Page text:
Yeah right - there were 47 votes in the Senate to kill it; but in the House of Representatives it is a "handful of ultra-conservative leaders refusing to allow a vote". The fact is that if there is a majority of support for the bill, it can be forced out of committee by a discharge petition. So far, the sponsors of the bill haven't even tried to start one. They seem to want this less than the Republicans. Wonder why that is?

The Senate vote in April shows lawmakers are catching on to the gun lobby's emperor-has-no-clothes vulnerability. Democrats and moderate Republicans are beginning to understand that the gun lobby, led by the NRA, does not really represent the views of mainstream U.S. gun owners.

I can tell you firsthand that the power of the gun lobby is more perception than reality. After all, there are 80 million gun owners in America; only 4 million are NRA members. And many of these join only to get the gun magazines or insurance. They believe in the Second Amendment but understand that an AK-47 isn't a hunting rifle.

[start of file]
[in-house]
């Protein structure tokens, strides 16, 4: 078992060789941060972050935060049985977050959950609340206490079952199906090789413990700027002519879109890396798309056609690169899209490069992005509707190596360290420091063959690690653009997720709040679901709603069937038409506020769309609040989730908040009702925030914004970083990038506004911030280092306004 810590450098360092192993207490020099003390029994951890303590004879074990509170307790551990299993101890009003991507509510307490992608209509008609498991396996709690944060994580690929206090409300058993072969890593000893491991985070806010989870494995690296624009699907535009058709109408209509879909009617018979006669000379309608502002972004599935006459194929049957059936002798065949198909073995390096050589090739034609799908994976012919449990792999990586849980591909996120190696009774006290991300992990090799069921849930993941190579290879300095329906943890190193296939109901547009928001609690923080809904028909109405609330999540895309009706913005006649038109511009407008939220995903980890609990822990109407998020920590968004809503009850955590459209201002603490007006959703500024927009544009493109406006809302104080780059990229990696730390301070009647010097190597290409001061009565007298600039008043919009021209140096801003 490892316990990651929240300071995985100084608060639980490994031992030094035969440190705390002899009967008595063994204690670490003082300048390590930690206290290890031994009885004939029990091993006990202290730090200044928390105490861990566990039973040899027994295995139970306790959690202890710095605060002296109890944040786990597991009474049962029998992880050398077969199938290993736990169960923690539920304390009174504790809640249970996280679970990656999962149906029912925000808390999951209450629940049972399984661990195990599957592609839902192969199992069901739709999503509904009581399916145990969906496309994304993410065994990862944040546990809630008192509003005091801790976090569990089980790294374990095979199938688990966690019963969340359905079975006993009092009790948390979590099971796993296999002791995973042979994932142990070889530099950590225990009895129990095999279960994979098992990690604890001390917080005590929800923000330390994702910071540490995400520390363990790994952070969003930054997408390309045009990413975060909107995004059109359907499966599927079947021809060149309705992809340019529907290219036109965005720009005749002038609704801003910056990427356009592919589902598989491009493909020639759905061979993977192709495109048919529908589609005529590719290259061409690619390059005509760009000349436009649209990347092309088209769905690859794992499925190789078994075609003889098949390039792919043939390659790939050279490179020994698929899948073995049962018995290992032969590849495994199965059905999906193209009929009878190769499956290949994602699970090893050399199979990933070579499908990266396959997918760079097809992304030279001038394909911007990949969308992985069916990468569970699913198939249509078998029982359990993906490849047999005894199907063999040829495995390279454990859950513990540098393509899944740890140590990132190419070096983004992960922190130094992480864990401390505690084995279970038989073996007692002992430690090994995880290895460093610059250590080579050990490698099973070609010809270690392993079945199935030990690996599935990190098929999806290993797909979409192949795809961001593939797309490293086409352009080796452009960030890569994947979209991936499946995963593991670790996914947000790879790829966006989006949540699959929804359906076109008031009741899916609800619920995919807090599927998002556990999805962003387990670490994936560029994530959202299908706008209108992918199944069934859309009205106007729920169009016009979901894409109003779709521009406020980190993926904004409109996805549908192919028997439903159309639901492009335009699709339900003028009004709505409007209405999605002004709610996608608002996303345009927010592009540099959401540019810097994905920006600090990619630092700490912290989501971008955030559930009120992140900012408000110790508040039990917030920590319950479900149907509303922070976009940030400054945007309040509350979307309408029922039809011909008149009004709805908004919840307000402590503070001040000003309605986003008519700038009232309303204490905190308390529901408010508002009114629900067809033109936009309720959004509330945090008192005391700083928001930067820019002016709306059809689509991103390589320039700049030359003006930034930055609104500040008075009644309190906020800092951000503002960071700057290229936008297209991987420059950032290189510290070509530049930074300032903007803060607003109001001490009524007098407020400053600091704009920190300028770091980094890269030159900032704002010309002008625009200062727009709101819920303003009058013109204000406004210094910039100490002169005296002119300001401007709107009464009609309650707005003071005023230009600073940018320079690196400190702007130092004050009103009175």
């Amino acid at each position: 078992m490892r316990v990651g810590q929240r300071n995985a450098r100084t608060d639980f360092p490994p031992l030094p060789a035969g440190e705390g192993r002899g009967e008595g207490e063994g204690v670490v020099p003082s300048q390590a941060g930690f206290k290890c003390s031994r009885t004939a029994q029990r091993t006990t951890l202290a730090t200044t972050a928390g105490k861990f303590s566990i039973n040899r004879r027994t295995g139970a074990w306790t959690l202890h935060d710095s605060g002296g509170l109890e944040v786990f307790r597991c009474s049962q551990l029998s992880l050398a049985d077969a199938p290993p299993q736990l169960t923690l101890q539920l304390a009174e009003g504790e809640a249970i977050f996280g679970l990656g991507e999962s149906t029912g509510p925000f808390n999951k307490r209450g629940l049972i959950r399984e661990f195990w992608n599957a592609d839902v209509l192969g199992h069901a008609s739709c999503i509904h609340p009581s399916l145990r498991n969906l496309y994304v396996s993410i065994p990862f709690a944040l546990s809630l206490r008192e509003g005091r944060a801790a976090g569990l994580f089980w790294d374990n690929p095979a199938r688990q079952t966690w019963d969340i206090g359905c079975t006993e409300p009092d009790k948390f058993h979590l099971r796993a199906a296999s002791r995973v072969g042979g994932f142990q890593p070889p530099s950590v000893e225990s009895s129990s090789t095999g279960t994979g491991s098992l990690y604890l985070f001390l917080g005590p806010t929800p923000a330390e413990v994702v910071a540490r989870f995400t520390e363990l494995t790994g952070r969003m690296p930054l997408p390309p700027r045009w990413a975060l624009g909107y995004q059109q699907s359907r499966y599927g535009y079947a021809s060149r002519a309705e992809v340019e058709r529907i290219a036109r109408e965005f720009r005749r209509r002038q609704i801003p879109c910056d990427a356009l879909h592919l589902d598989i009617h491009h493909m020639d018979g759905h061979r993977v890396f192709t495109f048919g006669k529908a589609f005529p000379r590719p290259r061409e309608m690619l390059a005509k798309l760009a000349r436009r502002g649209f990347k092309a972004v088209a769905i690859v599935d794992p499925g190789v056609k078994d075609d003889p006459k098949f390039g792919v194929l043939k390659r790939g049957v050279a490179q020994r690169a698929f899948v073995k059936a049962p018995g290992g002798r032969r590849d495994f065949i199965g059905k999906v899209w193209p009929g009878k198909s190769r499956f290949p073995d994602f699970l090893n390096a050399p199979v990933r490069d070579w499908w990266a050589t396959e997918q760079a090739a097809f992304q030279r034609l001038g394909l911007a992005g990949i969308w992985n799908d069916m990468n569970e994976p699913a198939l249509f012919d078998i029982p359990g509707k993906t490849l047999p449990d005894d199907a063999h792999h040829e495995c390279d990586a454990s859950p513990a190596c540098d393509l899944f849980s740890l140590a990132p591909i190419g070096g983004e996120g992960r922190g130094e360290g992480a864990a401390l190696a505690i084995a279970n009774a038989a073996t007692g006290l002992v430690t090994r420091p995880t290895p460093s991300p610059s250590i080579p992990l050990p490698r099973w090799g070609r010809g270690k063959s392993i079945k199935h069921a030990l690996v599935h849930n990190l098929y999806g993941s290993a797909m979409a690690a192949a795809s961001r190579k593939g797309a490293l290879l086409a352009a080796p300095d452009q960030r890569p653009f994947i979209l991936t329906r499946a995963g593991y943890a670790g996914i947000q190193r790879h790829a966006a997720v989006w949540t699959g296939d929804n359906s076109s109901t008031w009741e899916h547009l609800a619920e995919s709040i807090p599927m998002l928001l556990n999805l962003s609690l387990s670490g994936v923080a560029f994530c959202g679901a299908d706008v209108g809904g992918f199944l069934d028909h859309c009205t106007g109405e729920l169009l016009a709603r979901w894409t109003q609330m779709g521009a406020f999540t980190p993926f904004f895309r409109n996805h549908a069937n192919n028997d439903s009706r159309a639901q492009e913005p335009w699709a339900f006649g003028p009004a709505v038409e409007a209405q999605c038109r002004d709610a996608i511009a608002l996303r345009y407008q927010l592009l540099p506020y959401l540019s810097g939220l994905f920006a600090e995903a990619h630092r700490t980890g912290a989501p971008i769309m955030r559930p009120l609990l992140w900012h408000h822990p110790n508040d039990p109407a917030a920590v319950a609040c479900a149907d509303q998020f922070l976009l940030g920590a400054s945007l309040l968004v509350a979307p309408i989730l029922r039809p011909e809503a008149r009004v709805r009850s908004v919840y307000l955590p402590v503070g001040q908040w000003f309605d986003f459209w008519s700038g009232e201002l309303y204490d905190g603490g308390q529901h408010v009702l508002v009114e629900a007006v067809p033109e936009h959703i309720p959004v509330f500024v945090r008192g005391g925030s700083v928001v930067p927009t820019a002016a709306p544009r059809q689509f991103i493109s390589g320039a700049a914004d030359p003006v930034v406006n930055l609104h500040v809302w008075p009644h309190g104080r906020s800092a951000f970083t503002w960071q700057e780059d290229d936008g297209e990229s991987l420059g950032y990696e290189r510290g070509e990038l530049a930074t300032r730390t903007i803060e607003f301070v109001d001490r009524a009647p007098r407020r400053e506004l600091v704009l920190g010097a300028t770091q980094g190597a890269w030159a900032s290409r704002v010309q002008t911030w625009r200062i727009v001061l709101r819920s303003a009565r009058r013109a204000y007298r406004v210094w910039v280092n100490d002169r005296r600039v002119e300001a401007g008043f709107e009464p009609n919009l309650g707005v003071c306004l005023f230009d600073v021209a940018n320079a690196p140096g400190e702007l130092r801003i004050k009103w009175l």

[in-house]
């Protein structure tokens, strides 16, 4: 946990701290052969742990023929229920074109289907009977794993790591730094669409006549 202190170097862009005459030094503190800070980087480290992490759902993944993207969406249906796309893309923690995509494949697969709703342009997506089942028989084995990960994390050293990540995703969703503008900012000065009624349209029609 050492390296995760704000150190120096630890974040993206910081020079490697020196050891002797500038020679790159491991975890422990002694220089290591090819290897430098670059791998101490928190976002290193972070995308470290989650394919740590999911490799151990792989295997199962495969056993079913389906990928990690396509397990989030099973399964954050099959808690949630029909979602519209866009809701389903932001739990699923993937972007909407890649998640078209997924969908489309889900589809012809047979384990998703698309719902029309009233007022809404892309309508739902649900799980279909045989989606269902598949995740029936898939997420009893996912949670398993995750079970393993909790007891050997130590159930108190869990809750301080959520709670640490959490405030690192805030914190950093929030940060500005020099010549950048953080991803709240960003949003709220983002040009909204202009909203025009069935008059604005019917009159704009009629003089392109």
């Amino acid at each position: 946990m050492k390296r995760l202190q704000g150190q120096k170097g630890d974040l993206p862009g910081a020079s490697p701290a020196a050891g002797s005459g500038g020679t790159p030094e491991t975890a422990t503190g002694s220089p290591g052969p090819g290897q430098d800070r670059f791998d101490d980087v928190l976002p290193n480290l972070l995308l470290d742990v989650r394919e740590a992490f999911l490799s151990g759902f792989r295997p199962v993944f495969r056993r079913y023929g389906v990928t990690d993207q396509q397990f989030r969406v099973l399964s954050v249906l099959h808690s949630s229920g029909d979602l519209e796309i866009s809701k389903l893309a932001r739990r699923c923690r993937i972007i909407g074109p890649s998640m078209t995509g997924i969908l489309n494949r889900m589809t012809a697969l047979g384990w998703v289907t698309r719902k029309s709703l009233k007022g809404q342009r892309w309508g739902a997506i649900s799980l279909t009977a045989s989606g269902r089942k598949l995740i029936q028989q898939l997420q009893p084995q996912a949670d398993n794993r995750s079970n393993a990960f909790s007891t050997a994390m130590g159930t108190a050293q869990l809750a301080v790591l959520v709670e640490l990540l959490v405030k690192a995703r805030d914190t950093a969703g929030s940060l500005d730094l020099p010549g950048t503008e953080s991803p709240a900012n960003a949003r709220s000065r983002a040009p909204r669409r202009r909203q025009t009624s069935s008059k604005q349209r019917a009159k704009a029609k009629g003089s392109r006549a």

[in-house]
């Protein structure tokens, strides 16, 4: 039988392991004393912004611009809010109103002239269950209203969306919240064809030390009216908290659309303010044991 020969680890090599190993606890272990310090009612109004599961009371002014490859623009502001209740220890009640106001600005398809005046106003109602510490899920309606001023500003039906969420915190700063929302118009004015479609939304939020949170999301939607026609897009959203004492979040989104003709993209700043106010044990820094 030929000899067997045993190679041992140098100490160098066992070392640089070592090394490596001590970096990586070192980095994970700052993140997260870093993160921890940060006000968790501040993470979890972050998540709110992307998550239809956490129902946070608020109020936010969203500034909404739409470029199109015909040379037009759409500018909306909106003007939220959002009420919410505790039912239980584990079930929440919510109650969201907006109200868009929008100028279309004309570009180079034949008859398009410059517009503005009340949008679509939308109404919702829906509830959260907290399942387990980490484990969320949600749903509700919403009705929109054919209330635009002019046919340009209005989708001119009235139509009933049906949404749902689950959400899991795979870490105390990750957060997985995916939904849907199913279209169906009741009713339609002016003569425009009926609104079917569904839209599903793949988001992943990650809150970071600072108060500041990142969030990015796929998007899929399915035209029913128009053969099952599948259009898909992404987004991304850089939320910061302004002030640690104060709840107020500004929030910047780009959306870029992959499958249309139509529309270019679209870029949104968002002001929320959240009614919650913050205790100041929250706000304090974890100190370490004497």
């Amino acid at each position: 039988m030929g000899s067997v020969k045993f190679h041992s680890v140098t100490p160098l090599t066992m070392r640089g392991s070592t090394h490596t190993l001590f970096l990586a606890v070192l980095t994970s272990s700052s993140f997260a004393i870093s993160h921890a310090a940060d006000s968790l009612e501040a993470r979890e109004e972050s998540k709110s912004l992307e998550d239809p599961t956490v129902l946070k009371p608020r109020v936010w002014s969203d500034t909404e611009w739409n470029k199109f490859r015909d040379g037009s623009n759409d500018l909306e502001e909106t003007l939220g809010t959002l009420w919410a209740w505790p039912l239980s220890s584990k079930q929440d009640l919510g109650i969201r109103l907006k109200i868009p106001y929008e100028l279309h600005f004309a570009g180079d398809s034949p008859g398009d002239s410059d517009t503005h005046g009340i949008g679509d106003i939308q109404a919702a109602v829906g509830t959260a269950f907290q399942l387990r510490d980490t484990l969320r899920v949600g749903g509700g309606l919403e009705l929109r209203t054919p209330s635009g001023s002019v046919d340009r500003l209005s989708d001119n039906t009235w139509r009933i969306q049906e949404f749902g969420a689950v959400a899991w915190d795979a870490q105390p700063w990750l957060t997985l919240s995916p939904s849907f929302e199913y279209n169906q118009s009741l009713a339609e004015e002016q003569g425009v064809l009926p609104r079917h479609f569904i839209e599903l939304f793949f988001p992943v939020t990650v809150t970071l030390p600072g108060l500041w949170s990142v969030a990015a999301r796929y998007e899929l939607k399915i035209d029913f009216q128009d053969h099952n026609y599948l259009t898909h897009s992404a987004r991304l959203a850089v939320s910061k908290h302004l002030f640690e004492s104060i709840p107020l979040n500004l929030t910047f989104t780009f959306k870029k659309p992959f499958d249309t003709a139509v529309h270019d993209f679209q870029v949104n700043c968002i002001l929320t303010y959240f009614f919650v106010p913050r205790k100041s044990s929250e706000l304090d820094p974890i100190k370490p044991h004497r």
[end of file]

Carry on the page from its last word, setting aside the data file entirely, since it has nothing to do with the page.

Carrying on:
Come on Ricker, it isn't like you are talking to the standard bunch of ignorami you now get paid to lecture to by gun control groups. These people made politics their life. They know the names and the faces of people who crossed gun owners and lost their jobs.

Even more interesting is the fact that the NRA doesn't speak for even its most diehard members. NRA leaders such as Wayne LaPierre and Kayne Robinson are pragmatists. Others, such as NRA board member and former Georgia congressman Bob Barr, are pure right-wing partisans who care more about electing Republicans than protecting gun rights.

The tension between pragmatic NRA leaders and the minuscule number of diehard right-wing board members played itself out in the debate over the immunity bill. According to insiders, LaPierre was willing to accept a renewed assault weapons ban in exchange for passage of gun industry immunity. But when the far-right factions of the NRA found out, Wayne's world came crashing down. The NRA was forced to issue a statement denying any deal and ultimately had to oppose final passage of the immunity bill with the assault weapons ban and gun show amendments attached.